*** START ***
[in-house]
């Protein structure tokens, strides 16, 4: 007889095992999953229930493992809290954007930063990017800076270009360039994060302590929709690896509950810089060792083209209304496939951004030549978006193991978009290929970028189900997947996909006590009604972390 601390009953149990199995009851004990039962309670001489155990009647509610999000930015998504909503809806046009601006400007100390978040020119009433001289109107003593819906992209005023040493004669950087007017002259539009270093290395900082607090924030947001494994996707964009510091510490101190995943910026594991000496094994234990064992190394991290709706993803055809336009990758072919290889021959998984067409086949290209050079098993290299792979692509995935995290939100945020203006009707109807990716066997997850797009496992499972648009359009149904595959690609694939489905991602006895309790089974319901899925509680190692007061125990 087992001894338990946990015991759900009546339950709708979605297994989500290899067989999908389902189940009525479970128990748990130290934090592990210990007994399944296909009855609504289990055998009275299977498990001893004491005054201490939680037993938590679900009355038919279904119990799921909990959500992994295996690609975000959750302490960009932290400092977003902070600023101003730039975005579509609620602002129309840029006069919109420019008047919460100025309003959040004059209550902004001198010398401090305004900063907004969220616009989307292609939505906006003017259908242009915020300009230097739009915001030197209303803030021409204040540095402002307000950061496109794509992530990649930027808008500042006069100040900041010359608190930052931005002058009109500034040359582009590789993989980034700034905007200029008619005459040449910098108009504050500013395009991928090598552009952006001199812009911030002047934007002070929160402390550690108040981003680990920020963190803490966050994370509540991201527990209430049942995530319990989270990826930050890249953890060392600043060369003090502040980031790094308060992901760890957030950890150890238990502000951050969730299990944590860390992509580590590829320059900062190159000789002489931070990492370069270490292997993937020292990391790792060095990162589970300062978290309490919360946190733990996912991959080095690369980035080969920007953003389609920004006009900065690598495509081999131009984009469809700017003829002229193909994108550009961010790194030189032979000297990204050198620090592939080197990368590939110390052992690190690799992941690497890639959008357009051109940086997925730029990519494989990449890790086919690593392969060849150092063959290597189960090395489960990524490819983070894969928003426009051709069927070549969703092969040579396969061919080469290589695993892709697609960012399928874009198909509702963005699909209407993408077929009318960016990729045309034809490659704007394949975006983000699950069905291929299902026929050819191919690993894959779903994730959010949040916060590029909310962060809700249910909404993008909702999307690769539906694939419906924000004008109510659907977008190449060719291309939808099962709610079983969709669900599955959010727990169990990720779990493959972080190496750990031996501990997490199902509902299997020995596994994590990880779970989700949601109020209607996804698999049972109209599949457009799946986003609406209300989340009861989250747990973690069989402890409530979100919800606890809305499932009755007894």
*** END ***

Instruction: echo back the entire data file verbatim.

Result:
[in-house]
């Protein structure tokens, strides 16, 4: 007889095992999953229930493992809290954007930063990017800076270009360039994060302590929709690896509950810089060792083209209304496939951004030549978006193991978009290929970028189900997947996909006590009604972390 601390009953149990199995009851004990039962309670001489155990009647509610999000930015998504909503809806046009601006400007100390978040020119009433001289109107003593819906992209005023040493004669950087007017002259539009270093290395900082607090924030947001494994996707964009510091510490101190995943910026594991000496094994234990064992190394991290709706993803055809336009990758072919290889021959998984067409086949290209050079098993290299792979692509995935995290939100945020203006009707109807990716066997997850797009496992499972648009359009149904595959690609694939489905991602006895309790089974319901899925509680190692007061125990 087992001894338990946990015991759900009546339950709708979605297994989500290899067989999908389902189940009525479970128990748990130290934090592990210990007994399944296909009855609504289990055998009275299977498990001893004491005054201490939680037993938590679900009355038919279904119990799921909990959500992994295996690609975000959750302490960009932290400092977003902070600023101003730039975005579509609620602002129309840029006069919109420019008047919460100025309003959040004059209550902004001198010398401090305004900063907004969220616009989307292609939505906006003017259908242009915020300009230097739009915001030197209303803030021409204040540095402002307000950061496109794509992530990649930027808008500042006069100040900041010359608190930052931005002058009109500034040359582009590789993989980034700034905007200029008619005459040449910098108009504050500013395009991928090598552009952006001199812009911030002047934007002070929160402390550690108040981003680990920020963190803490966050994370509540991201527990209430049942995530319990989270990826930050890249953890060392600043060369003090502040980031790094308060992901760890957030950890150890238990502000951050969730299990944590860390992509580590590829320059900062190159000789002489931070990492370069270490292997993937020292990391790792060095990162589970300062978290309490919360946190733990996912991959080095690369980035080969920007953003389609920004006009900065690598495509081999131009984009469809700017003829002229193909994108550009961010790194030189032979000297990204050198620090592939080197990368590939110390052992690190690799992941690497890639959008357009051109940086997925730029990519494989990449890790086919690593392969060849150092063959290597189960090395489960990524490819983070894969928003426009051709069927070549969703092969040579396969061919080469290589695993892709697609960012399928874009198909509702963005699909209407993408077929009318960016990729045309034809490659704007394949975006983000699950069905291929299902026929050819191919690993894959779903994730959010949040916060590029909310962060809700249910909404993008909702999307690769539906694939419906924000004008109510659907977008190449060719291309939808099962709610079983969709669900599955959010727990169990990720779990493959972080190496750990031996501990997490199902509902299997020995596994994590990880779970989700949601109020209607996804698999049972109209599949457009799946986003609406209300989340009861989250747990973690069989402890409530979100919800606890809305499932009755007894």